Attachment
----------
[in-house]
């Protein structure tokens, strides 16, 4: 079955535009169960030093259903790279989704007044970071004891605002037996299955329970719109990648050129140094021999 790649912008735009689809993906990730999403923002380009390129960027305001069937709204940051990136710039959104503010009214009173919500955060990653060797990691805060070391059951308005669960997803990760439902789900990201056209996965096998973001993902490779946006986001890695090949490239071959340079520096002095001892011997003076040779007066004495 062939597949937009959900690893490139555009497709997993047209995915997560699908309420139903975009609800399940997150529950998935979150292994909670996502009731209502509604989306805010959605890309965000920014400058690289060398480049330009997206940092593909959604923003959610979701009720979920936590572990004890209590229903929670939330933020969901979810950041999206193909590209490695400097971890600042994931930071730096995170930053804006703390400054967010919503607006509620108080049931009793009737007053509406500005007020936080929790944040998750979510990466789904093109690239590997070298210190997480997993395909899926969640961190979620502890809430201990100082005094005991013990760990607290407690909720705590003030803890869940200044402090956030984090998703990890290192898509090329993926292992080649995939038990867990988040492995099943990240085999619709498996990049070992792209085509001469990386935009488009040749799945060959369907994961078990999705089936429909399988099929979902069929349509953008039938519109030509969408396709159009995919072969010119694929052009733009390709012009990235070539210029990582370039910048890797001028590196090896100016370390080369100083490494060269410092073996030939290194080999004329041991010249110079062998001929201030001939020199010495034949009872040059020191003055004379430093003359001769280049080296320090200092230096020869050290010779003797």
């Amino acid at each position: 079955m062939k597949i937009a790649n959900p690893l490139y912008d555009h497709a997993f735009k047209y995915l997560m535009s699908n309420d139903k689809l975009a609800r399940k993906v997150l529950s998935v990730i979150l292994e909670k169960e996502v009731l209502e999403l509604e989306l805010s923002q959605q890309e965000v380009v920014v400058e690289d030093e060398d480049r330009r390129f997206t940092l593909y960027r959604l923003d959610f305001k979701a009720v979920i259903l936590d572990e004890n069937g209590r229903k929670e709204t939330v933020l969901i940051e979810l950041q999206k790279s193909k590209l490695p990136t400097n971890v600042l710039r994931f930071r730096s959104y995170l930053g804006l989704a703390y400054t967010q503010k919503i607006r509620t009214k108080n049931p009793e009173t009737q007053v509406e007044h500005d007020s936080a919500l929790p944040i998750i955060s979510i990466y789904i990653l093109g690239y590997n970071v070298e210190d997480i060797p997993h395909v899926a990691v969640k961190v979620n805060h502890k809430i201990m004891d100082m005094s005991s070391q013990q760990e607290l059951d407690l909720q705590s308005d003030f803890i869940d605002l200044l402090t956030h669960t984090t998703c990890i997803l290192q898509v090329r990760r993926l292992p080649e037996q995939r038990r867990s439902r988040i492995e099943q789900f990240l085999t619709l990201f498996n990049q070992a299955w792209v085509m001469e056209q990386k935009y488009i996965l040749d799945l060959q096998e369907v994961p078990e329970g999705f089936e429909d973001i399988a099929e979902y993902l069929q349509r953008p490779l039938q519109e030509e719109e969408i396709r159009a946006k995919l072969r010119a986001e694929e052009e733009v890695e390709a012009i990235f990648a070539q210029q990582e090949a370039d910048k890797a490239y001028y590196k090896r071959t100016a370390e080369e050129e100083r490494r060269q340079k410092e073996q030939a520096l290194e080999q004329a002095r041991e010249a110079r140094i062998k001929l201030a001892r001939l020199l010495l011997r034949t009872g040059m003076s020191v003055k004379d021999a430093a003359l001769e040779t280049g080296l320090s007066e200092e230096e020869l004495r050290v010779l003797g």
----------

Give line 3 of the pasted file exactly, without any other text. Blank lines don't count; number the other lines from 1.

């Amino acid at each position: 079955m062939k597949i937009a790649n959900p690893l490139y912008d555009h497709a997993f735009k047209y995915l997560m535009s699908n309420d139903k689809l975009a609800r399940k993906v997150l529950s998935v990730i979150l292994e909670k169960e996502v009731l209502e999403l509604e989306l805010s923002q959605q890309e965000v380009v920014v400058e690289d030093e060398d480049r330009r390129f997206t940092l593909y960027r959604l923003d959610f305001k979701a009720v979920i259903l936590d572990e004890n069937g209590r229903k929670e709204t939330v933020l969901i940051e979810l950041q999206k790279s193909k590209l490695p990136t400097n971890v600042l710039r994931f930071r730096s959104y995170l930053g804006l989704a703390y400054t967010q503010k919503i607006r509620t009214k108080n049931p009793e009173t009737q007053v509406e007044h500005d007020s936080a919500l929790p944040i998750i955060s979510i990466y789904i990653l093109g690239y590997n970071v070298e210190d997480i060797p997993h395909v899926a990691v969640k961190v979620n805060h502890k809430i201990m004891d100082m005094s005991s070391q013990q760990e607290l059951d407690l909720q705590s308005d003030f803890i869940d605002l200044l402090t956030h669960t984090t998703c990890i997803l290192q898509v090329r990760r993926l292992p080649e037996q995939r038990r867990s439902r988040i492995e099943q789900f990240l085999t619709l990201f498996n990049q070992a299955w792209v085509m001469e056209q990386k935009y488009i996965l040749d799945l060959q096998e369907v994961p078990e329970g999705f089936e429909d973001i399988a099929e979902y993902l069929q349509r953008p490779l039938q519109e030509e719109e969408i396709r159009a946006k995919l072969r010119a986001e694929e052009e733009v890695e390709a012009i990235f990648a070539q210029q990582e090949a370039d910048k890797a490239y001028y590196k090896r071959t100016a370390e080369e050129e100083r490494r060269q340079k410092e073996q030939a520096l290194e080999q004329a002095r041991e010249a110079r140094i062998k001929l201030a001892r001939l020199l010495l011997r034949t009872g040059m003076s020191v003055k004379d021999a430093a003359l001769e040779t280049g080296l320090s007066e200092e230096e020869l004495r050290v010779l003797g």